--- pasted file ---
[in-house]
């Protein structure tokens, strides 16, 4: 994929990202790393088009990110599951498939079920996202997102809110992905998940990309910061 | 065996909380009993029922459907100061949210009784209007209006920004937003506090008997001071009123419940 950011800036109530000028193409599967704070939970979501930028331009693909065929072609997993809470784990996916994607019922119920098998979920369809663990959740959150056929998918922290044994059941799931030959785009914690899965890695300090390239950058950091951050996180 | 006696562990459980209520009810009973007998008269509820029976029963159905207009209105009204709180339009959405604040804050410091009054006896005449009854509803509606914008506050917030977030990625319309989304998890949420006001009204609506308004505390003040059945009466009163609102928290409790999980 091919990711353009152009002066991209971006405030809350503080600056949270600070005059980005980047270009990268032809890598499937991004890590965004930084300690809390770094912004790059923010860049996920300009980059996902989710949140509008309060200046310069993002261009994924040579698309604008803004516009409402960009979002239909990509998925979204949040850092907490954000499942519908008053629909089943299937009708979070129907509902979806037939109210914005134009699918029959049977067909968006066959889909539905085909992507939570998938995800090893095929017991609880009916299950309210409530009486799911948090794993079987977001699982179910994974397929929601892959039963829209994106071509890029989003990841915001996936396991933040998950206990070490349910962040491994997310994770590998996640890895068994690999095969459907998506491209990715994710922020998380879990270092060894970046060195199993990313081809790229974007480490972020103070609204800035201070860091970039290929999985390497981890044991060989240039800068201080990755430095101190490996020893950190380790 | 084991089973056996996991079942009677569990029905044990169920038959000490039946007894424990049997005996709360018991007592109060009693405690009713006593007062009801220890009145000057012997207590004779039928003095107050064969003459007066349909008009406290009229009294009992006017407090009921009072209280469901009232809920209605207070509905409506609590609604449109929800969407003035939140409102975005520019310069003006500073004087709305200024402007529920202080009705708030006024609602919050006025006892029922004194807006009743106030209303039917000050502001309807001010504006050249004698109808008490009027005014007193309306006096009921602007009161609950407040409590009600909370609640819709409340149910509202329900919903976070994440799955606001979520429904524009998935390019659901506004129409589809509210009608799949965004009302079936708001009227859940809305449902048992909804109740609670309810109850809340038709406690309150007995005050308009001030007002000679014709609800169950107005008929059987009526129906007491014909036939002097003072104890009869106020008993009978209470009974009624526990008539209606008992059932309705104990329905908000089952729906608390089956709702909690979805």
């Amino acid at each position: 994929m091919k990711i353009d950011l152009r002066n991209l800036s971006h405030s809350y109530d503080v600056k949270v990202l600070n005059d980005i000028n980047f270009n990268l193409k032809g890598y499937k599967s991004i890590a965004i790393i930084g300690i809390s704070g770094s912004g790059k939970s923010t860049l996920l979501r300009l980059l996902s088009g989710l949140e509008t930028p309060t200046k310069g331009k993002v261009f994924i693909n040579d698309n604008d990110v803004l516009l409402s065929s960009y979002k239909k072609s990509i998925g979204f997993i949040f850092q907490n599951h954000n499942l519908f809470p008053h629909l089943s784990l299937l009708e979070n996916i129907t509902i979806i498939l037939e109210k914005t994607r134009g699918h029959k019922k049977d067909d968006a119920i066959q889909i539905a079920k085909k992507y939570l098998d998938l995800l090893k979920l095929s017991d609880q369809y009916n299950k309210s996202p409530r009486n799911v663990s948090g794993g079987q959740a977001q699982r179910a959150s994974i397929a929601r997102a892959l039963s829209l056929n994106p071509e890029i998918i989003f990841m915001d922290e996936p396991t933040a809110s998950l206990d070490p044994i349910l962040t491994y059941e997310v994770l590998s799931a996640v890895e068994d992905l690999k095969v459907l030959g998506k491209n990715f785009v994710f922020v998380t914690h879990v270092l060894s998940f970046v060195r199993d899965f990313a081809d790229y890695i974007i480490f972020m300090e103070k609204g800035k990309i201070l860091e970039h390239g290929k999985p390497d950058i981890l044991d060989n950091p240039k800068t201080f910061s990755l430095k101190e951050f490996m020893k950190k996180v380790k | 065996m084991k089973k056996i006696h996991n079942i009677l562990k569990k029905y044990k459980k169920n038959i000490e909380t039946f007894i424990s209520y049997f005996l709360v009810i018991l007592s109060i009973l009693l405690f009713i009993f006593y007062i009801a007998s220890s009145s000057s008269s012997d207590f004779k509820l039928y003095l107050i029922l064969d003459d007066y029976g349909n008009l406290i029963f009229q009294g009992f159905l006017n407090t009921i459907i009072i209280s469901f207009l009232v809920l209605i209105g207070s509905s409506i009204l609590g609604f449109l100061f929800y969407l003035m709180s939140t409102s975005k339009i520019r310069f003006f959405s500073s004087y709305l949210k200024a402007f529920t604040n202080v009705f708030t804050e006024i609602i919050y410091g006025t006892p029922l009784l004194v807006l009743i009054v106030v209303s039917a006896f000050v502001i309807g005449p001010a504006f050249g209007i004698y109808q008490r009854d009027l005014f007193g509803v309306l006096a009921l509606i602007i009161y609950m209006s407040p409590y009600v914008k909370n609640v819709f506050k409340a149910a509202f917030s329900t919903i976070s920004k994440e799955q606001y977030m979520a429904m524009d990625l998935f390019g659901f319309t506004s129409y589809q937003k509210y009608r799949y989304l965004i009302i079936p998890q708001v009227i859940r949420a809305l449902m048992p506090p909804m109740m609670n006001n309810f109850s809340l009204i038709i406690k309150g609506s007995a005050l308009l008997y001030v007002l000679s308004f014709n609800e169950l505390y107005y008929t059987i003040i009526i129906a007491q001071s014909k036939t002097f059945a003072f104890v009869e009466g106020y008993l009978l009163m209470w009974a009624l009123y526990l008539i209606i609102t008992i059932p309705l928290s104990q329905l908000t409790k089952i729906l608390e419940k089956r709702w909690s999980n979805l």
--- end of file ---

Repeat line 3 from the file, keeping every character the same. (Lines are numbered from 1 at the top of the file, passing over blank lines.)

């Amino acid at each position: 994929m091919k990711i353009d950011l152009r002066n991209l800036s971006h405030s809350y109530d503080v600056k949270v990202l600070n005059d980005i000028n980047f270009n990268l193409k032809g890598y499937k599967s991004i890590a965004i790393i930084g300690i809390s704070g770094s912004g790059k939970s923010t860049l996920l979501r300009l980059l996902s088009g989710l949140e509008t930028p309060t200046k310069g331009k993002v261009f994924i693909n040579d698309n604008d990110v803004l516009l409402s065929s960009y979002k239909k072609s990509i998925g979204f997993i949040f850092q907490n599951h954000n499942l519908f809470p008053h629909l089943s784990l299937l009708e979070n996916i129907t509902i979806i498939l037939e109210k914005t994607r134009g699918h029959k019922k049977d067909d968006a119920i066959q889909i539905a079920k085909k992507y939570l098998d998938l995800l090893k979920l095929s017991d609880q369809y009916n299950k309210s996202p409530r009486n799911v663990s948090g794993g079987q959740a977001q699982r179910a959150s994974i397929a929601r997102a892959l039963s829209l056929n994106p071509e890029i998918i989003f990841m915001d922290e996936p396991t933040a809110s998950l206990d070490p044994i349910l962040t491994y059941e997310v994770l590998s799931a996640v890895e068994d992905l690999k095969v459907l030959g998506k491209n990715f785009v994710f922020v998380t914690h879990v270092l060894s998940f970046v060195r199993d899965f990313a081809d790229y890695i974007i480490f972020m300090e103070k609204g800035k990309i201070l860091e970039h390239g290929k999985p390497d950058i981890l044991d060989n950091p240039k800068t201080f910061s990755l430095k101190e951050f490996m020893k950190k996180v380790k | 065996m084991k089973k056996i006696h996991n079942i009677l562990k569990k029905y044990k459980k169920n038959i000490e909380t039946f007894i424990s209520y049997f005996l709360v009810i018991l007592s109060i009973l009693l405690f009713i009993f006593y007062i009801a007998s220890s009145s000057s008269s012997d207590f004779k509820l039928y003095l107050i029922l064969d003459d007066y029976g349909n008009l406290i029963f009229q009294g009992f159905l006017n407090t009921i459907i009072i209280s469901f207009l009232v809920l209605i209105g207070s509905s409506i009204l609590g609604f449109l100061f929800y969407l003035m709180s939140t409102s975005k339009i520019r310069f003006f959405s500073s004087y709305l949210k200024a402007f529920t604040n202080v009705f708030t804050e006024i609602i919050y410091g006025t006892p029922l009784l004194v807006l009743i009054v106030v209303s039917a006896f000050v502001i309807g005449p001010a504006f050249g209007i004698y109808q008490r009854d009027l005014f007193g509803v309306l006096a009921l509606i602007i009161y609950m209006s407040p409590y009600v914008k909370n609640v819709f506050k409340a149910a509202f917030s329900t919903i976070s920004k994440e799955q606001y977030m979520a429904m524009d990625l998935f390019g659901f319309t506004s129409y589809q937003k509210y009608r799949y989304l965004i009302i079936p998890q708001v009227i859940r949420a809305l449902m048992p506090p909804m109740m609670n006001n309810f109850s809340l009204i038709i406690k309150g609506s007995a005050l308009l008997y001030v007002l000679s308004f014709n609800e169950l505390y107005y008929t059987i003040i009526i129906a007491q001071s014909k036939t002097f059945a003072f104890v009869e009466g106020y008993l009978l009163m209470w009974a009624l009123y526990l008539i209606i609102t008992i059932p309705l928290s104990q329905l908000t409790k089952i729906l608390e419940k089956r709702w909690s999980n979805l």